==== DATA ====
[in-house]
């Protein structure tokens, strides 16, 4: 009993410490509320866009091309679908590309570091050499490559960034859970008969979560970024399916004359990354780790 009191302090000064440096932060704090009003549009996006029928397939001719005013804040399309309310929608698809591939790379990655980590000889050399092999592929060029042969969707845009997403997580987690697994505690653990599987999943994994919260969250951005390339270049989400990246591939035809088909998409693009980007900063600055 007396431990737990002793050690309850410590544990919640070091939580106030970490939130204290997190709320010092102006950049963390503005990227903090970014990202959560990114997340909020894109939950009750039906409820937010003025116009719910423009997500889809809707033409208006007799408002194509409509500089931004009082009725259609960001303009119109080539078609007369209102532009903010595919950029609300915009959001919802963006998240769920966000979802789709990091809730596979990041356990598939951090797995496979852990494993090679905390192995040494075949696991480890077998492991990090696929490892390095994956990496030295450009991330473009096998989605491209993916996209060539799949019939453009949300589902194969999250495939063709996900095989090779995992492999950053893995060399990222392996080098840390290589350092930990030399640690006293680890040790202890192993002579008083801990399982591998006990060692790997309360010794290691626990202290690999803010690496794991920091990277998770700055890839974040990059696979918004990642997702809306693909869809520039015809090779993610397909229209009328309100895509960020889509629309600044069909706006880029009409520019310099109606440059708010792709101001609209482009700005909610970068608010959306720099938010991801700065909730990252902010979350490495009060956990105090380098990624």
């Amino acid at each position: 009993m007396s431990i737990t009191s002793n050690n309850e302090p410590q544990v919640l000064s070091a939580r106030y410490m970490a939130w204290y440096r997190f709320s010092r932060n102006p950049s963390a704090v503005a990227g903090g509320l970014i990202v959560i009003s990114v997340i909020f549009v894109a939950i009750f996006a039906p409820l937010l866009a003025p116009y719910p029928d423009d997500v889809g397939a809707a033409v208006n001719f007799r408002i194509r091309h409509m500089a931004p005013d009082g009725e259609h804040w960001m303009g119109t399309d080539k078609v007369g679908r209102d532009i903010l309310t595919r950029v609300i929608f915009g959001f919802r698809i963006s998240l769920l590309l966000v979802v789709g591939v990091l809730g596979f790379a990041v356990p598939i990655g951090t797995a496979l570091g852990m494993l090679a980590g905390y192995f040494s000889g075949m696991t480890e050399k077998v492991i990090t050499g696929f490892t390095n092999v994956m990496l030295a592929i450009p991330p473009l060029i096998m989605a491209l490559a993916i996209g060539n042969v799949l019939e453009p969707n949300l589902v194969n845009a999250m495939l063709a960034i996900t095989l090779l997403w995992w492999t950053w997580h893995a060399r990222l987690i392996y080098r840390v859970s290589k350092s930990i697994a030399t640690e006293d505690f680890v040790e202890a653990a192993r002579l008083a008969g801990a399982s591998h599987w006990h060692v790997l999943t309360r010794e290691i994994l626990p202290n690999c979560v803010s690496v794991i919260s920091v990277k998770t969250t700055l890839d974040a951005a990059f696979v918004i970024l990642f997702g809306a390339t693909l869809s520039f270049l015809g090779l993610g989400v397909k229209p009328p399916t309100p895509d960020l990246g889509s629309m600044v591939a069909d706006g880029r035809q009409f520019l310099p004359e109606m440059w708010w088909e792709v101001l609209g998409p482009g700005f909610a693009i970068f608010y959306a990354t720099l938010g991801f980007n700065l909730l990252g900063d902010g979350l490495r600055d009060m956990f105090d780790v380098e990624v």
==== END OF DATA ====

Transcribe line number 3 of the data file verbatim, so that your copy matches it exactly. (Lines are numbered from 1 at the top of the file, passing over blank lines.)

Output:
């Amino acid at each position: 009993m007396s431990i737990t009191s002793n050690n309850e302090p410590q544990v919640l000064s070091a939580r106030y410490m970490a939130w204290y440096r997190f709320s010092r932060n102006p950049s963390a704090v503005a990227g903090g509320l970014i990202v959560i009003s990114v997340i909020f549009v894109a939950i009750f996006a039906p409820l937010l866009a003025p116009y719910p029928d423009d997500v889809g397939a809707a033409v208006n001719f007799r408002i194509r091309h409509m500089a931004p005013d009082g009725e259609h804040w960001m303009g119109t399309d080539k078609v007369g679908r209102d532009i903010l309310t595919r950029v609300i929608f915009g959001f919802r698809i963006s998240l769920l590309l966000v979802v789709g591939v990091l809730g596979f790379a990041v356990p598939i990655g951090t797995a496979l570091g852990m494993l090679a980590g905390y192995f040494s000889g075949m696991t480890e050399k077998v492991i990090t050499g696929f490892t390095n092999v994956m990496l030295a592929i450009p991330p473009l060029i096998m989605a491209l490559a993916i996209g060539n042969v799949l019939e453009p969707n949300l589902v194969n845009a999250m495939l063709a960034i996900t095989l090779l997403w995992w492999t950053w997580h893995a060399r990222l987690i392996y080098r840390v859970s290589k350092s930990i697994a030399t640690e006293d505690f680890v040790e202890a653990a192993r002579l008083a008969g801990a399982s591998h599987w006990h060692v790997l999943t309360r010794e290691i994994l626990p202290n690999c979560v803010s690496v794991i919260s920091v990277k998770t969250t700055l890839d974040a951005a990059f696979v918004i970024l990642f997702g809306a390339t693909l869809s520039f270049l015809g090779l993610g989400v397909k229209p009328p399916t309100p895509d960020l990246g889509s629309m600044v591939a069909d706006g880029r035809q009409f520019l310099p004359e109606m440059w708010w088909e792709v101001l609209g998409p482009g700005f909610a693009i970068f608010y959306a990354t720099l938010g991801f980007n700065l909730l990252g900063d902010g979350l490495r600055d009060m956990f105090d780790v380098e990624v």